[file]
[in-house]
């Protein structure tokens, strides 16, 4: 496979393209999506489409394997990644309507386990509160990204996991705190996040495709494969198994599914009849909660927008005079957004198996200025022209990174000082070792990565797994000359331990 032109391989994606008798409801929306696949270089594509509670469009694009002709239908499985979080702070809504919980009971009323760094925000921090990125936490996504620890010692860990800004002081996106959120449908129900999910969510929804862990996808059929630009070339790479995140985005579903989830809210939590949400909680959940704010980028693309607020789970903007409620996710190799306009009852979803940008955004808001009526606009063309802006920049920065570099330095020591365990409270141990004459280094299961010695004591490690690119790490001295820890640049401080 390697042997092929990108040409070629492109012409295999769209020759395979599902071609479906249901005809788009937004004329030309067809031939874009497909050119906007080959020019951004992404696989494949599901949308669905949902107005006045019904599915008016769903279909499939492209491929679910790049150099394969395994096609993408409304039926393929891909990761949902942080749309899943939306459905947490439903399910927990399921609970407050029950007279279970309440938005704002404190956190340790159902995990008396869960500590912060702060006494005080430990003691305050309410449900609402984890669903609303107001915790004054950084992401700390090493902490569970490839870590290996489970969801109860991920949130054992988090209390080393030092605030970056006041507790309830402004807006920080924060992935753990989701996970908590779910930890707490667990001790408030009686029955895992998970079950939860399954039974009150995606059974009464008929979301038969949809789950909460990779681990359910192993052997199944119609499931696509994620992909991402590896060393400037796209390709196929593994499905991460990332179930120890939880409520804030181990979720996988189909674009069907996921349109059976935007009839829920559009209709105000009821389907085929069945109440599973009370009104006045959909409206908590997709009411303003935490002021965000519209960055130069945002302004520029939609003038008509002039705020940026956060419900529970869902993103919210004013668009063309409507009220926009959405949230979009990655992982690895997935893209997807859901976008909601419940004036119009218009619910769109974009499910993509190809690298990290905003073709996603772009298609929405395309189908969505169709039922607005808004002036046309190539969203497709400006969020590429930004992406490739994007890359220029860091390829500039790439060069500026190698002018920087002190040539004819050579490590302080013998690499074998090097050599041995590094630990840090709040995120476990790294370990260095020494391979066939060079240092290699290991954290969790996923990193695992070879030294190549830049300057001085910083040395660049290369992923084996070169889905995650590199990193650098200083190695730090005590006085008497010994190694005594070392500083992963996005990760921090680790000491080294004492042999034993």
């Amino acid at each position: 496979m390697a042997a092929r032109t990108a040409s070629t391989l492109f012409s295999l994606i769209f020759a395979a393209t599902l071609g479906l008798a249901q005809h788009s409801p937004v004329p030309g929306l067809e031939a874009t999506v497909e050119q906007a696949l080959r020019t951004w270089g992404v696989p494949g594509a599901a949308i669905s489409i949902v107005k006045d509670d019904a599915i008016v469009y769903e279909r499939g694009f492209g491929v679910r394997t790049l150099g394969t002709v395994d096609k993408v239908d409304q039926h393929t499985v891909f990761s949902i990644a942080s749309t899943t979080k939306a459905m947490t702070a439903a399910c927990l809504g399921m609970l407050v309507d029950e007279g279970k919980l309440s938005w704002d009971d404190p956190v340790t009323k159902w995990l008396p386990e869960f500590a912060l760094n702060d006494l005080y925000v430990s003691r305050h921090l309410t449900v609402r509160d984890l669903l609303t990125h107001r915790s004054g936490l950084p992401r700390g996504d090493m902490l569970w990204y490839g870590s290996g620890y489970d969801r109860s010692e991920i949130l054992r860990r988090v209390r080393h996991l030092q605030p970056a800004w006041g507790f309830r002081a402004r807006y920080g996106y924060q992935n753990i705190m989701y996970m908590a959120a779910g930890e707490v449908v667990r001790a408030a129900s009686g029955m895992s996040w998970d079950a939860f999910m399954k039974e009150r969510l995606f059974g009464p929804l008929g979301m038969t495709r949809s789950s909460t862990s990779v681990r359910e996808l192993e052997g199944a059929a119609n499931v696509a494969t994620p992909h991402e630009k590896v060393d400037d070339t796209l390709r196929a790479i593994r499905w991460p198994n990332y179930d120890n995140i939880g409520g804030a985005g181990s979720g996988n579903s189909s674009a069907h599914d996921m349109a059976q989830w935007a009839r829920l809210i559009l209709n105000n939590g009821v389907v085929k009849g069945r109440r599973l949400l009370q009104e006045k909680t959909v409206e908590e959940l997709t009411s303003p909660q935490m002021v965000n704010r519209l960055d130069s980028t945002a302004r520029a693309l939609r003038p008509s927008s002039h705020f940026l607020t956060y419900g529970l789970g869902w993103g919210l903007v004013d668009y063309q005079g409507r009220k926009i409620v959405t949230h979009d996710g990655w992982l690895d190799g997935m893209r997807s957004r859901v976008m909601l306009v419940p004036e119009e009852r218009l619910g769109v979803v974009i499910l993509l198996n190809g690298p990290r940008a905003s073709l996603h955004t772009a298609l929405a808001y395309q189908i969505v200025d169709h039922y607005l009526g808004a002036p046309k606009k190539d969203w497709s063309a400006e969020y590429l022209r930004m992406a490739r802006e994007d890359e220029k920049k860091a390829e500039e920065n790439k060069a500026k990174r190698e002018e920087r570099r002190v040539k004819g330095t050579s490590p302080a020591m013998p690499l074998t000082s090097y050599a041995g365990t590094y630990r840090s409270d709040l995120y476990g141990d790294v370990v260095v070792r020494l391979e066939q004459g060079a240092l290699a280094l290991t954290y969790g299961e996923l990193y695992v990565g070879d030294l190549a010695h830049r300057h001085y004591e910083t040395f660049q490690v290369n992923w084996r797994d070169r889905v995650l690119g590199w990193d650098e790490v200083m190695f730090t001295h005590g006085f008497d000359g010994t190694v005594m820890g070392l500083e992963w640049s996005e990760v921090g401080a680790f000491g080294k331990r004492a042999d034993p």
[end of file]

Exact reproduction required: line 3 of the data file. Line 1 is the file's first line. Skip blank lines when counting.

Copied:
């Amino acid at each position: 496979m390697a042997a092929r032109t990108a040409s070629t391989l492109f012409s295999l994606i769209f020759a395979a393209t599902l071609g479906l008798a249901q005809h788009s409801p937004v004329p030309g929306l067809e031939a874009t999506v497909e050119q906007a696949l080959r020019t951004w270089g992404v696989p494949g594509a599901a949308i669905s489409i949902v107005k006045d509670d019904a599915i008016v469009y769903e279909r499939g694009f492209g491929v679910r394997t790049l150099g394969t002709v395994d096609k993408v239908d409304q039926h393929t499985v891909f990761s949902i990644a942080s749309t899943t979080k939306a459905m947490t702070a439903a399910c927990l809504g399921m609970l407050v309507d029950e007279g279970k919980l309440s938005w704002d009971d404190p956190v340790t009323k159902w995990l008396p386990e869960f500590a912060l760094n702060d006494l005080y925000v430990s003691r305050h921090l309410t449900v609402r509160d984890l669903l609303t990125h107001r915790s004054g936490l950084p992401r700390g996504d090493m902490l569970w990204y490839g870590s290996g620890y489970d969801r109860s010692e991920i949130l054992r860990r988090v209390r080393h996991l030092q605030p970056a800004w006041g507790f309830r002081a402004r807006y920080g996106y924060q992935n753990i705190m989701y996970m908590a959120a779910g930890e707490v449908v667990r001790a408030a129900s009686g029955m895992s996040w998970d079950a939860f999910m399954k039974e009150r969510l995606f059974g009464p929804l008929g979301m038969t495709r949809s789950s909460t862990s990779v681990r359910e996808l192993e052997g199944a059929a119609n499931v696509a494969t994620p992909h991402e630009k590896v060393d400037d070339t796209l390709r196929a790479i593994r499905w991460p198994n990332y179930d120890n995140i939880g409520g804030a985005g181990s979720g996988n579903s189909s674009a069907h599914d996921m349109a059976q989830w935007a009839r829920l809210i559009l209709n105000n939590g009821v389907v085929k009849g069945r109440r599973l949400l009370q009104e006045k909680t959909v409206e908590e959940l997709t009411s303003p909660q935490m002021v965000n704010r519209l960055d130069s980028t945002a302004r520029a693309l939609r003038p008509s927008s002039h705020f940026l607020t956060y419900g529970l789970g869902w993103g919210l903007v004013d668009y063309q005079g409507r009220k926009i409620v959405t949230h979009d996710g990655w992982l690895d190799g997935m893209r997807s957004r859901v976008m909601l306009v419940p004036e119009e009852r218009l619910g769109v979803v974009i499910l993509l198996n190809g690298p990290r940008a905003s073709l996603h955004t772009a298609l929405a808001y395309q189908i969505v200025d169709h039922y607005l009526g808004a002036p046309k606009k190539d969203w497709s063309a400006e969020y590429l022209r930004m992406a490739r802006e994007d890359e220029k920049k860091a390829e500039e920065n790439k060069a500026k990174r190698e002018e920087r570099r002190v040539k004819g330095t050579s490590p302080a020591m013998p690499l074998t000082s090097y050599a041995g365990t590094y630990r840090s409270d709040l995120y476990g141990d790294v370990v260095v070792r020494l391979e066939q004459g060079a240092l290699a280094l290991t954290y969790g299961e996923l990193y695992v990565g070879d030294l190549a010695h830049r300057h001085y004591e910083t040395f660049q490690v290369n992923w084996r797994d070169r889905v995650l690119g590199w990193d650098e790490v200083m190695f730090t001295h005590g006085f008497d000359g010994t190694v005594m820890g070392l500083e992963w640049s996005e990760v921090g401080a680790f000491g080294k331990r004492a042999d034993p």